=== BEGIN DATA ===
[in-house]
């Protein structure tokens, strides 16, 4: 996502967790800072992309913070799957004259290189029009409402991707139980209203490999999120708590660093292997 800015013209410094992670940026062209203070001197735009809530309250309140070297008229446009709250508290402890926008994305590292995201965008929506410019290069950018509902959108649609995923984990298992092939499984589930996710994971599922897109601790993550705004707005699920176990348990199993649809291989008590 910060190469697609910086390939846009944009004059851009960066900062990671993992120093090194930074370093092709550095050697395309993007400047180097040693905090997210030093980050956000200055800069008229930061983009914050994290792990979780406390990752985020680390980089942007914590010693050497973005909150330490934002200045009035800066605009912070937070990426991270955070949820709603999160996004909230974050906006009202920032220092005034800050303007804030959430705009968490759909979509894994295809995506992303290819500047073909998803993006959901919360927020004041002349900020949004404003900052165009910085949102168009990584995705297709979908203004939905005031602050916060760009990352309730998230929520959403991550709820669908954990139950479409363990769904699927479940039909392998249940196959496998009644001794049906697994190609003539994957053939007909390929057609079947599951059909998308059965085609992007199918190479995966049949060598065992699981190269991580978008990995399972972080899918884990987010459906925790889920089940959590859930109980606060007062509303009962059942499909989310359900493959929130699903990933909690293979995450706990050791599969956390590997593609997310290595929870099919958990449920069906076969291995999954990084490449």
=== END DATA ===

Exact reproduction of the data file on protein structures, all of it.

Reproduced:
[in-house]
């Protein structure tokens, strides 16, 4: 996502967790800072992309913070799957004259290189029009409402991707139980209203490999999120708590660093292997 800015013209410094992670940026062209203070001197735009809530309250309140070297008229446009709250508290402890926008994305590292995201965008929506410019290069950018509902959108649609995923984990298992092939499984589930996710994971599922897109601790993550705004707005699920176990348990199993649809291989008590 910060190469697609910086390939846009944009004059851009960066900062990671993992120093090194930074370093092709550095050697395309993007400047180097040693905090997210030093980050956000200055800069008229930061983009914050994290792990979780406390990752985020680390980089942007914590010693050497973005909150330490934002200045009035800066605009912070937070990426991270955070949820709603999160996004909230974050906006009202920032220092005034800050303007804030959430705009968490759909979509894994295809995506992303290819500047073909998803993006959901919360927020004041002349900020949004404003900052165009910085949102168009990584995705297709979908203004939905005031602050916060760009990352309730998230929520959403991550709820669908954990139950479409363990769904699927479940039909392998249940196959496998009644001794049906697994190609003539994957053939007909390929057609079947599951059909998308059965085609992007199918190479995966049949060598065992699981190269991580978008990995399972972080899918884990987010459906925790889920089940959590859930109980606060007062509303009962059942499909989310359900493959929130699903990933909690293979995450706990050791599969956390590997593609997310290595929870099919958990449920069906076969291995999954990084490449």